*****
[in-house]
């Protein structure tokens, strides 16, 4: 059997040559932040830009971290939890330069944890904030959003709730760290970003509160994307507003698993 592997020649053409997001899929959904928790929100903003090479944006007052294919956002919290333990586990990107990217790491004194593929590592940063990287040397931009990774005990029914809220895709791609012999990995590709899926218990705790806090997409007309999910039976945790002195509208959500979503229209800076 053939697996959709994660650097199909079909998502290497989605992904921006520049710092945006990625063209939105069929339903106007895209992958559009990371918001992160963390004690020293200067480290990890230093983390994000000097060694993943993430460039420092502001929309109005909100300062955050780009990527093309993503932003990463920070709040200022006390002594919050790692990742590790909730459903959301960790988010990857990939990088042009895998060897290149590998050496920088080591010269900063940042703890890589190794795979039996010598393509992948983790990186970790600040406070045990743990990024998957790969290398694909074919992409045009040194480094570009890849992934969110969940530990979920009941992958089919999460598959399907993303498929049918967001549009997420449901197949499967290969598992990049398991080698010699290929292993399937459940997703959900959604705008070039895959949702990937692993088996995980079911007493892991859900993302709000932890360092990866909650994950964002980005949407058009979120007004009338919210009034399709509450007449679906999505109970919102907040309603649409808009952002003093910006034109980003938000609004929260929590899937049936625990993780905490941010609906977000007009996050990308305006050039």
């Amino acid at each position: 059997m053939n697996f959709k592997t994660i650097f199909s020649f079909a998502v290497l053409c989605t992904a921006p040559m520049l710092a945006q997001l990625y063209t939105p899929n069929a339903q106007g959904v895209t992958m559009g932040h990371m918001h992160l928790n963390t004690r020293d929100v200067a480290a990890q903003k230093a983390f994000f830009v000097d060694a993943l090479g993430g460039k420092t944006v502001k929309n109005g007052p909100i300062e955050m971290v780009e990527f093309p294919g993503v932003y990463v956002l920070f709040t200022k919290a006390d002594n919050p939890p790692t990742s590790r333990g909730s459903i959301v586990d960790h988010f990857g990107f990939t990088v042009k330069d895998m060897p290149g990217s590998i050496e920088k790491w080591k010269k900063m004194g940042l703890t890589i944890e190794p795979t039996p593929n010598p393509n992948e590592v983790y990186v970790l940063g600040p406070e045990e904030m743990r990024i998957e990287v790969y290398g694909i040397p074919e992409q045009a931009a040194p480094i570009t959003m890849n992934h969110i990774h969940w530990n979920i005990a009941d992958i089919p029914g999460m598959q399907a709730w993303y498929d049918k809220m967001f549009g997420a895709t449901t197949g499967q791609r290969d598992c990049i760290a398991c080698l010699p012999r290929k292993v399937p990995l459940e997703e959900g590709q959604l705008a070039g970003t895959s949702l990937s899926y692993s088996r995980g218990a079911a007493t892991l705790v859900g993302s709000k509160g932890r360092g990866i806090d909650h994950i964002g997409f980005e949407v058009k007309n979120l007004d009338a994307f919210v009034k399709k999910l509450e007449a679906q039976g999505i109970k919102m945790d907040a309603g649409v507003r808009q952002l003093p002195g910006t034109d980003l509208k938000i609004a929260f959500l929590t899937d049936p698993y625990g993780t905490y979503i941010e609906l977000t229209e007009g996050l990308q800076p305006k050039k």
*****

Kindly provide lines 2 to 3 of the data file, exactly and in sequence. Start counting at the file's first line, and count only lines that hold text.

């Protein structure tokens, strides 16, 4: 059997040559932040830009971290939890330069944890904030959003709730760290970003509160994307507003698993 592997020649053409997001899929959904928790929100903003090479944006007052294919956002919290333990586990990107990217790491004194593929590592940063990287040397931009990774005990029914809220895709791609012999990995590709899926218990705790806090997409007309999910039976945790002195509208959500979503229209800076 053939697996959709994660650097199909079909998502290497989605992904921006520049710092945006990625063209939105069929339903106007895209992958559009990371918001992160963390004690020293200067480290990890230093983390994000000097060694993943993430460039420092502001929309109005909100300062955050780009990527093309993503932003990463920070709040200022006390002594919050790692990742590790909730459903959301960790988010990857990939990088042009895998060897290149590998050496920088080591010269900063940042703890890589190794795979039996010598393509992948983790990186970790600040406070045990743990990024998957790969290398694909074919992409045009040194480094570009890849992934969110969940530990979920009941992958089919999460598959399907993303498929049918967001549009997420449901197949499967290969598992990049398991080698010699290929292993399937459940997703959900959604705008070039895959949702990937692993088996995980079911007493892991859900993302709000932890360092990866909650994950964002980005949407058009979120007004009338919210009034399709509450007449679906999505109970919102907040309603649409808009952002003093910006034109980003938000609004929260929590899937049936625990993780905490941010609906977000007009996050990308305006050039």
């Amino acid at each position: 059997m053939n697996f959709k592997t994660i650097f199909s020649f079909a998502v290497l053409c989605t992904a921006p040559m520049l710092a945006q997001l990625y063209t939105p899929n069929a339903q106007g959904v895209t992958m559009g932040h990371m918001h992160l928790n963390t004690r020293d929100v200067a480290a990890q903003k230093a983390f994000f830009v000097d060694a993943l090479g993430g460039k420092t944006v502001k929309n109005g007052p909100i300062e955050m971290v780009e990527f093309p294919g993503v932003y990463v956002l920070f709040t200022k919290a006390d002594n919050p939890p790692t990742s590790r333990g909730s459903i959301v586990d960790h988010f990857g990107f990939t990088v042009k330069d895998m060897p290149g990217s590998i050496e920088k790491w080591k010269k900063m004194g940042l703890t890589i944890e190794p795979t039996p593929n010598p393509n992948e590592v983790y990186v970790l940063g600040p406070e045990e904030m743990r990024i998957e990287v790969y290398g694909i040397p074919e992409q045009a931009a040194p480094i570009t959003m890849n992934h969110i990774h969940w530990n979920i005990a009941d992958i089919p029914g999460m598959q399907a709730w993303y498929d049918k809220m967001f549009g997420a895709t449901t197949g499967q791609r290969d598992c990049i760290a398991c080698l010699p012999r290929k292993v399937p990995l459940e997703e959900g590709q959604l705008a070039g970003t895959s949702l990937s899926y692993s088996r995980g218990a079911a007493t892991l705790v859900g993302s709000k509160g932890r360092g990866i806090d909650h994950i964002g997409f980005e949407v058009k007309n979120l007004d009338a994307f919210v009034k399709k999910l509450e007449a679906q039976g999505i109970k919102m945790d907040a309603g649409v507003r808009q952002l003093p002195g910006t034109d980003l509208k938000i609004a929260f959500l929590t899937d049936p698993y625990g993780t905490y979503i941010e609906l977000t229209e007009g996050l990308q800076p305006k050039k």